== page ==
Russian media reports have suggested that the Kremlin is preparing a prisoner exchange, and Whelan and Zherebenkov have confirmed such discussions to the media. According to Zherebenkov, Whelan “expected this decision, because even when he was detained, he was told [by Russian security service agents] that he would be exchanged.” Russian officials have repeatedly offered to exchange Whelan for Russian nationals in US custody.
After a year in which the US government has maintained a relatively muted response to the case, it has now taken to aggressive denunciations of the Russian government over Whelan’s conviction. In a statement on Monday, Secretary of State Mike Pompeo declared that “the treatment of Paul Whelan at the hands of Russian authorities has been appalling.” The statement further said: “The United States is outraged by the decision of a Russian court today to convict US citizen Paul Whelan after a secret trial, with secret evidence, and without appropriate allowances for defense witnesses.”
The US embassy in Russia has likewise condemned the trial and called the treatment of Whelan “shameful.” It said it was seeking “justice for Paul Whelan.”
Under conditions where the US government has deployed federal forces against peaceful protesters in Washington DC, encouraged a violent rampage by the police, and been illegally persecuting and torturing the journalist and publisher Julian Assange for a decade, these statements are the height of hypocrisy. More than anything else, they are a sign that the US government is determined to continue to ramp up tensions with Russia, both to divert from the explosive social tensions at home and to prepare the grounds for further military and political provocations abroad.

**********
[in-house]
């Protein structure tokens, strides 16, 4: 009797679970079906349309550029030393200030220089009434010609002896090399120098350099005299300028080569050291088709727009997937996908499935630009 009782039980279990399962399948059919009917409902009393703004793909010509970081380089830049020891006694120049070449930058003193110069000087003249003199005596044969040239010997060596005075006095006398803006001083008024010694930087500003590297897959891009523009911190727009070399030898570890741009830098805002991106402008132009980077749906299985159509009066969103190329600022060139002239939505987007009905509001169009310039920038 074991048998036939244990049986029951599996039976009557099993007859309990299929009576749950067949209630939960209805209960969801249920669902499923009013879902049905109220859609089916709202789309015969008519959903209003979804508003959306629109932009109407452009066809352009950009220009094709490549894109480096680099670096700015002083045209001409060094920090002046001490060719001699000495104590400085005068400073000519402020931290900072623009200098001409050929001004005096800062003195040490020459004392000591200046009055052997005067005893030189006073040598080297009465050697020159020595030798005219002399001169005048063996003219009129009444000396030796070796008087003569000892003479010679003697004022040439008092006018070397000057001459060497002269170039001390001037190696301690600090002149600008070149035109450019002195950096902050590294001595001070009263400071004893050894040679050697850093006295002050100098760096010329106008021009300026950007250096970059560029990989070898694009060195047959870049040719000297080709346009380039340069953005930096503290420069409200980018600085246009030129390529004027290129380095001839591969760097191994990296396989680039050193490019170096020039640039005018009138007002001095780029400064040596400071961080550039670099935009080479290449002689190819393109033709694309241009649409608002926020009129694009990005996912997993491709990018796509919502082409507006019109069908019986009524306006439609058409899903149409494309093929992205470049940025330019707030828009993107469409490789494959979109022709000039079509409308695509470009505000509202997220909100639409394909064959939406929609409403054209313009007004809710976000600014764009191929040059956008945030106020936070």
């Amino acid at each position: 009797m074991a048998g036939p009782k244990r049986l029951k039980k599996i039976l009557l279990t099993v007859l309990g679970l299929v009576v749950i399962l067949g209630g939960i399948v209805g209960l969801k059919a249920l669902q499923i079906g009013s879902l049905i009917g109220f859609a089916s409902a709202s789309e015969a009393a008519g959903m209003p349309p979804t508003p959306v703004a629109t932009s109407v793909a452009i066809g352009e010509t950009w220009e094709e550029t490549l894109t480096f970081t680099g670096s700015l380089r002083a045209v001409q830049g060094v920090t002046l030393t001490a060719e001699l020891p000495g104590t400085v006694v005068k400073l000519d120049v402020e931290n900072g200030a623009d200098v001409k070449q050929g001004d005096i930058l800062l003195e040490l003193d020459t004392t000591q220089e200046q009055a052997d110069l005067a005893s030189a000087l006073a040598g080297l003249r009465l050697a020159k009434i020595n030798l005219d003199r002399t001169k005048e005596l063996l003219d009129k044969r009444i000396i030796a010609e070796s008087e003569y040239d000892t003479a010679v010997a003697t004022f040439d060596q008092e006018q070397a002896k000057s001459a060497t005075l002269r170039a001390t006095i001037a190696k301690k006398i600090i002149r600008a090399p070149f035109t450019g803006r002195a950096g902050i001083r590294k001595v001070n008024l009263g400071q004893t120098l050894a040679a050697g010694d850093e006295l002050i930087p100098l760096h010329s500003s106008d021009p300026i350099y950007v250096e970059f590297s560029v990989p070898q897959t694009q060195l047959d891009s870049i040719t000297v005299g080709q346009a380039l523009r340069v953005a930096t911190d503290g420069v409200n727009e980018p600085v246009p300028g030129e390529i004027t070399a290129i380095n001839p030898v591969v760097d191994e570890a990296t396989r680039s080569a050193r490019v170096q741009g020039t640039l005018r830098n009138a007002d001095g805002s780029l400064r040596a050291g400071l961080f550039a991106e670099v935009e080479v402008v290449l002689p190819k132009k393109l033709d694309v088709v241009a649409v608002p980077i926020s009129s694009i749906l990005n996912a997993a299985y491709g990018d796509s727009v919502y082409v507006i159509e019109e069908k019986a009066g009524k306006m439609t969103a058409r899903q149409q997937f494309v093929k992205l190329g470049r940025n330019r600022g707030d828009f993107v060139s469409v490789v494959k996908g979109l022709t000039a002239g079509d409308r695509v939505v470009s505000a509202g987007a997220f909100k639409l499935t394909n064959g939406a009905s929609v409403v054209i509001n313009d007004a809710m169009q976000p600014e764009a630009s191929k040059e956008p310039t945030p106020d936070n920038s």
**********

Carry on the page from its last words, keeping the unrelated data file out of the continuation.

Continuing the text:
In May, the Trump administration unilaterally withdrew from the Open Skies Treaty, one of the last remaining armaments treaties with Russia. On June 12, NATO recognized Ukraine as an “Enhanced Opportunities Partner,” a significant step toward the integration of Ukraine into NATO. The Ukrainian deputy prime minister, Olha Stefanishyna, has announced this will allow for joint Ukraine-NATO exercises, and for Ukraine to send representatives to NATO bodies as liaison officers for operational information exchanges.
In a piece in the current issue of Foreign Affairs, the former assistant secretary of state Victoria Nuland, who admitted in 2014 that the US had spent $5 billion on funding the Ukrainian pro-Western opposition in the lead-up to the 2014 far-right coup, called for a more aggressive intervention into Russian political life. Nuland declared Ukraine a “battlefield” that the US “must not cede to Putin,” and demanded that the US escalate political, economic and military pressure on the Kremlin.
Nuland, who has been heavily involved for decades in US operations across the former Soviet Union, also insisted that the US spend more resources building up of the right-wing liberal opposition and influencing public opinion in Russia. She wrote, “[T]he United States and its allies should do more to reach out directly to the Russian people, especially younger citizens and those outside the major cities. A package of economic incentives with concrete benefits for ordinary Russians would help. ... Washington should try to reach more of them where they are: on the social networks Odnoklassniki and VKontakte; on Facebook, Telegram, and YouTube; and on the many new Russian-language digital platforms springing up.”